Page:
the world, and she’s applied. How can she sort of distinguish herself amongst the pack of a thousand applicants, or 200 applicants? What are you really looking for and how can folks really stand out? – Well, I think Scott and Doctor Chamberlain
really touched on that earlier on, and in including in your resume achievements that you’ve accomplished, and highlighting projects or
program that you’ve implemented, and I think that makes someone stand out. Definitely read the job description, and read the qualifications for the job, and make sure if you
have those qualifications and those skillsets, that you highlight that in your resume. Obviously, I think that will
definitely get your resume that second look. But highlighting those achievements and putting on there quantitative results of your achievements will definitely get you that call from a recruiter. – Yeah.
– A huge source of hiring, I’m sure at Kaiser, Facebook, as well as Salesforce, is referrals, and so, I actually counsel veterans that are transitioning from the military career into civilian life, and a huge part of my advice for them is if you’re really interested in a company, or you’re really interested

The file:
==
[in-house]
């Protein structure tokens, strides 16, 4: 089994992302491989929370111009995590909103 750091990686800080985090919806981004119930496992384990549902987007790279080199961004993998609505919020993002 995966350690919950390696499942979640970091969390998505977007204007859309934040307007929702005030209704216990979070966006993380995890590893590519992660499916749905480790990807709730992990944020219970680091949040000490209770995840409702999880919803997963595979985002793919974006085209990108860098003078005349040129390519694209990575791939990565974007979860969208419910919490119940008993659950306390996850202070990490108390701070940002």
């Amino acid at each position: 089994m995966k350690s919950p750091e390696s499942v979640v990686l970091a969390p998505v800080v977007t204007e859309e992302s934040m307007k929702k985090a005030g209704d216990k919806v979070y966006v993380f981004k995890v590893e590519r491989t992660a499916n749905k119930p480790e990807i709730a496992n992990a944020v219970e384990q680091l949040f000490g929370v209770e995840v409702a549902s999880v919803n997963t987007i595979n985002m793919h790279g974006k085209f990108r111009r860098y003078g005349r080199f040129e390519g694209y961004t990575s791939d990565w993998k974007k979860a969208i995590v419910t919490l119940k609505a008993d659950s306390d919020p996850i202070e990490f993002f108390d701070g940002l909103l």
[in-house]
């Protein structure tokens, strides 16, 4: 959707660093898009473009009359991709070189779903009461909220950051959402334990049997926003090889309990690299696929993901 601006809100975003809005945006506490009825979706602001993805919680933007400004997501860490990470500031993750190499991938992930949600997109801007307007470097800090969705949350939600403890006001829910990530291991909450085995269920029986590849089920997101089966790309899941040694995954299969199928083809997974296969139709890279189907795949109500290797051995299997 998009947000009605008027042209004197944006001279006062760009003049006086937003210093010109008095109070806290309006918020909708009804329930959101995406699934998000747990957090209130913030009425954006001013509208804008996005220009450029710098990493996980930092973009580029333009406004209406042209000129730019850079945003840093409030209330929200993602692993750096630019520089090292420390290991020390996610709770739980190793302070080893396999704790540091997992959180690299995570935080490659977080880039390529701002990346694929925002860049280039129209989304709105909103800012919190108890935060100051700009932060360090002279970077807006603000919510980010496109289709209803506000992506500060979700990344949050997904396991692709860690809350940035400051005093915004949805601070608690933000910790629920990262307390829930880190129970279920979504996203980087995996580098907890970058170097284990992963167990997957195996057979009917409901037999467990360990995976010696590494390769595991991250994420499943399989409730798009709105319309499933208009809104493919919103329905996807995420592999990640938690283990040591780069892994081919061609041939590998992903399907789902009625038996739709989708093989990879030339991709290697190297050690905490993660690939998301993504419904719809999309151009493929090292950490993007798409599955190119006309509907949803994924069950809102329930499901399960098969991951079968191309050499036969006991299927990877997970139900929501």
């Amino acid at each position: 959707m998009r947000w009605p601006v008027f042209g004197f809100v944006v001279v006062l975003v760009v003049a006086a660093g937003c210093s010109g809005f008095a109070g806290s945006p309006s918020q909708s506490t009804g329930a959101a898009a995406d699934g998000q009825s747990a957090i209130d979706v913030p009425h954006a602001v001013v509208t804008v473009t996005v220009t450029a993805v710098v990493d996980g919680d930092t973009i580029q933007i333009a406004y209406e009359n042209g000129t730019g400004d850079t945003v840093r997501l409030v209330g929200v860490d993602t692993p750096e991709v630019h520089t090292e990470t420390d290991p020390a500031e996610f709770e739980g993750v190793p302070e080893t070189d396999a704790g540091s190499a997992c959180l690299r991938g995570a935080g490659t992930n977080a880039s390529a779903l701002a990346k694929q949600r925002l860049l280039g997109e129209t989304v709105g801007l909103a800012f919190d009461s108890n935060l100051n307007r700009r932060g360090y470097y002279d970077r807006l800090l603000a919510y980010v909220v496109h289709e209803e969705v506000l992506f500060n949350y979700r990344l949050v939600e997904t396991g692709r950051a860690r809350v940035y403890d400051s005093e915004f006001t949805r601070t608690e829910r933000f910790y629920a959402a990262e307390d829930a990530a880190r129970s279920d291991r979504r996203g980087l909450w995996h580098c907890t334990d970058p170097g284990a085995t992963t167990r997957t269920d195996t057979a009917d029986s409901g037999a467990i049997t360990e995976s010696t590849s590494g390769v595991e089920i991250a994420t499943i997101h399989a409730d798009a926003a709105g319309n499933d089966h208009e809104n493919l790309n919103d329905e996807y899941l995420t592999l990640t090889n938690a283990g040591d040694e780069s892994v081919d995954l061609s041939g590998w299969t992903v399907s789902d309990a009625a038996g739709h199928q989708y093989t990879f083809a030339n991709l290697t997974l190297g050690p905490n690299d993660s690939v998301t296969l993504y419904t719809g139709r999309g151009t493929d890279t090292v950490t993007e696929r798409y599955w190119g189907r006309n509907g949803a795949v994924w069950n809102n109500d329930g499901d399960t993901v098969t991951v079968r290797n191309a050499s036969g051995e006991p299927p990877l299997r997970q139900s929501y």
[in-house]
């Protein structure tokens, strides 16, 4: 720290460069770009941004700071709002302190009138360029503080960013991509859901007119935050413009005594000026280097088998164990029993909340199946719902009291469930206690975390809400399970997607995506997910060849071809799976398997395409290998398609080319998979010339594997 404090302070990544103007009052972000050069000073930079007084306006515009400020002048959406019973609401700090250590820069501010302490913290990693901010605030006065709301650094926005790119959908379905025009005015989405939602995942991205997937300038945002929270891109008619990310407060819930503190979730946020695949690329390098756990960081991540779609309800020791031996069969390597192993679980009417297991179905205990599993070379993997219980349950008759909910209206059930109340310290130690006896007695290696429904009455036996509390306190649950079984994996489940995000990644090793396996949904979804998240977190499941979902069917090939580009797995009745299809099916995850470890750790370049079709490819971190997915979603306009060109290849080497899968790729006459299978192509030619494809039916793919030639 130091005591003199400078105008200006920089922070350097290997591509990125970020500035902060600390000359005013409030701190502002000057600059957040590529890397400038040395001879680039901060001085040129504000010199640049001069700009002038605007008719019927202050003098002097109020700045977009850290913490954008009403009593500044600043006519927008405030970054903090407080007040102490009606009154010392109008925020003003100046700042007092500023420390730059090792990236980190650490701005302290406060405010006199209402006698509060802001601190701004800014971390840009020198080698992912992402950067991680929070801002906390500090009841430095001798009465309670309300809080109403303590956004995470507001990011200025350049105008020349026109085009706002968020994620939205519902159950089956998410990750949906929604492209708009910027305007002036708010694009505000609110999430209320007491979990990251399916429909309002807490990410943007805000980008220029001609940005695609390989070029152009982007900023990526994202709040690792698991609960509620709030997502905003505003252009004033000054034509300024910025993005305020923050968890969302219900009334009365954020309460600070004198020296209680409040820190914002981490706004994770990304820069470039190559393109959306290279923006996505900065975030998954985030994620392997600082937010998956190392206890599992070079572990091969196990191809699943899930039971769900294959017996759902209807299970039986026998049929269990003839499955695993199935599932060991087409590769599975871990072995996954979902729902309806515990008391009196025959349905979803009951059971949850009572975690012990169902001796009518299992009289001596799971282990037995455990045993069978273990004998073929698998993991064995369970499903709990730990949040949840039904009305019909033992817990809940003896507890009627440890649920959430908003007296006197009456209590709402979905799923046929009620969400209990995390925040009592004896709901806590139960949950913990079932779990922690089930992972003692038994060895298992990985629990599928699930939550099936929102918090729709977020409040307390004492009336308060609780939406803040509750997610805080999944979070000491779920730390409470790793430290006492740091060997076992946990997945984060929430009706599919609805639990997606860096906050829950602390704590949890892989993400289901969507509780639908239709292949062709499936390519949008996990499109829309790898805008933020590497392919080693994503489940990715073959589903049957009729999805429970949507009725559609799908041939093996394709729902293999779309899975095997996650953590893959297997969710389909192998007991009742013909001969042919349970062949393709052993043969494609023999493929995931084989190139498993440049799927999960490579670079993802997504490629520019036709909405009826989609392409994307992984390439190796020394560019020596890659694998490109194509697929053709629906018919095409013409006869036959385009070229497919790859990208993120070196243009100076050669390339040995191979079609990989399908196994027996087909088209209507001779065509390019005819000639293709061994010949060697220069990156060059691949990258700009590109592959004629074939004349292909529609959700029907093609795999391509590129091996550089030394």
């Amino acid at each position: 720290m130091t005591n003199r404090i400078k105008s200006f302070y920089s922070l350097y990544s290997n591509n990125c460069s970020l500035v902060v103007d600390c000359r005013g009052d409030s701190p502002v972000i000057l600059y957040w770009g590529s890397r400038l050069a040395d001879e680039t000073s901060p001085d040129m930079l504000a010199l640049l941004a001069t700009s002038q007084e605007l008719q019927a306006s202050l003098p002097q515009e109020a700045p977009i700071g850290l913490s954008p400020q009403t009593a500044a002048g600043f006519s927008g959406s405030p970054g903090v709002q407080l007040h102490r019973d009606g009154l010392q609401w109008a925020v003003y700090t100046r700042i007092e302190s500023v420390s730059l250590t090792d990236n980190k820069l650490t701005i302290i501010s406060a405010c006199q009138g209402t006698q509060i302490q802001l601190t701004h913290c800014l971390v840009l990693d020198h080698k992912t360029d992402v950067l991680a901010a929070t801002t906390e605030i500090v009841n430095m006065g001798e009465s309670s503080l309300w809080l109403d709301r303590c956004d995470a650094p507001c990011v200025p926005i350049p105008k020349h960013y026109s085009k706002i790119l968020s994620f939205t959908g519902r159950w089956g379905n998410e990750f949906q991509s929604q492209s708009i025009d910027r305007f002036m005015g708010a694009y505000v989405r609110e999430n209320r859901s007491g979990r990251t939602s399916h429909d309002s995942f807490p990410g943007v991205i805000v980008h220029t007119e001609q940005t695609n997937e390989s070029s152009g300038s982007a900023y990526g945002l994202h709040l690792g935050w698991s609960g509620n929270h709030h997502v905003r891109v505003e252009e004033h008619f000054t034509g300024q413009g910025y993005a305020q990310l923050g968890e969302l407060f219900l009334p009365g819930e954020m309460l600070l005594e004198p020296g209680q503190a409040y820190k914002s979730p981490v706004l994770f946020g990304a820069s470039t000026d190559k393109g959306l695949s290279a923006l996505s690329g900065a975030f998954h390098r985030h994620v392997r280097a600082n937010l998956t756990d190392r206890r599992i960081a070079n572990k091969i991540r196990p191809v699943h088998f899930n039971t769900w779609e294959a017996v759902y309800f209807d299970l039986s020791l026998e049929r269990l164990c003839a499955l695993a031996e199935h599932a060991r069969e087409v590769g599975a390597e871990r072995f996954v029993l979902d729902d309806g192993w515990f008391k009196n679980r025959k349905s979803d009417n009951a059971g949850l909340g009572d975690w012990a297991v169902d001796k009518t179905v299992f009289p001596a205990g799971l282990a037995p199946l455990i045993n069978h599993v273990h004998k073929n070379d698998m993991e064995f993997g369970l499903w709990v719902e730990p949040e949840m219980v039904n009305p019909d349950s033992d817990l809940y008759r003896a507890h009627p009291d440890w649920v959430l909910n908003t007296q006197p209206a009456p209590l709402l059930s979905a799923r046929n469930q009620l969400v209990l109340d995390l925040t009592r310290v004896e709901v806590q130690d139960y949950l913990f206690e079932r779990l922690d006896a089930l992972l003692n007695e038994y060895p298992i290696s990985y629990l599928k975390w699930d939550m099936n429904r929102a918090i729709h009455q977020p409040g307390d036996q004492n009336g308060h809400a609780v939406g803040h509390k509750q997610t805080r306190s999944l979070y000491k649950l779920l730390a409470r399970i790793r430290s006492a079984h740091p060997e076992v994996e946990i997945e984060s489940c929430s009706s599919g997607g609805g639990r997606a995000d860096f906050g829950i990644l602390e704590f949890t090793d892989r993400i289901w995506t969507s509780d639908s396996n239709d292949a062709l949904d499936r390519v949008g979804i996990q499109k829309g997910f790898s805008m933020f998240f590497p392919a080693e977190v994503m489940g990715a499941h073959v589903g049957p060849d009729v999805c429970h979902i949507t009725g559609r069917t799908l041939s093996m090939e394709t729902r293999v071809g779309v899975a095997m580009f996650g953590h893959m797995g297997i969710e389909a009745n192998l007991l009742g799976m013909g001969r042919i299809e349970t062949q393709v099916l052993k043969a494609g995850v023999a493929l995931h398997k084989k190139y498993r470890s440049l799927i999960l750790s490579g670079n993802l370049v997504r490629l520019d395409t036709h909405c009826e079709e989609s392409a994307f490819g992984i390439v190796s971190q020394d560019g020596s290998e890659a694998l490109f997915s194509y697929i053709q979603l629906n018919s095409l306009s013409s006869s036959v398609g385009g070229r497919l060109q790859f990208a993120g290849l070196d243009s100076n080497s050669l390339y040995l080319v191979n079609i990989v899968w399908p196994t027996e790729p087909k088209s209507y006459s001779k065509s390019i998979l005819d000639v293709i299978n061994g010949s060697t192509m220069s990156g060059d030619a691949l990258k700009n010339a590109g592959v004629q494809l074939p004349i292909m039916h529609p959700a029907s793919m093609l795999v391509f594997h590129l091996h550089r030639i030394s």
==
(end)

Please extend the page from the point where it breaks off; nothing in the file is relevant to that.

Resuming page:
in a specific job, look at that company, look at LinkedIn, try to find people who maybe you either know, or maybe have
a similar background, too, like you both went to the same undergrad, or you both were in the Navy. Try to network with them,
and get that referral into that company. Most of the jobs I’ve had in my adult life have been through referrals, and I just feel that that
gives you that little bit of an extra edge, cause you have someone in that company that has your back. And even if you don’t know them, or even talked to them in a long time, you would be shocked
at how proud people are to work where they work, and how excited they are at the thought of maybe helping you come in. Doesn’t hurt that a lot of companies also have referral bonuses. (laughter) They have a little extra incentive. But referrals are a huge, huge way, so definitely leverage your network, do your research on
Glassdoor, see who you know, see, learn as much about
the company as you can, but also see who you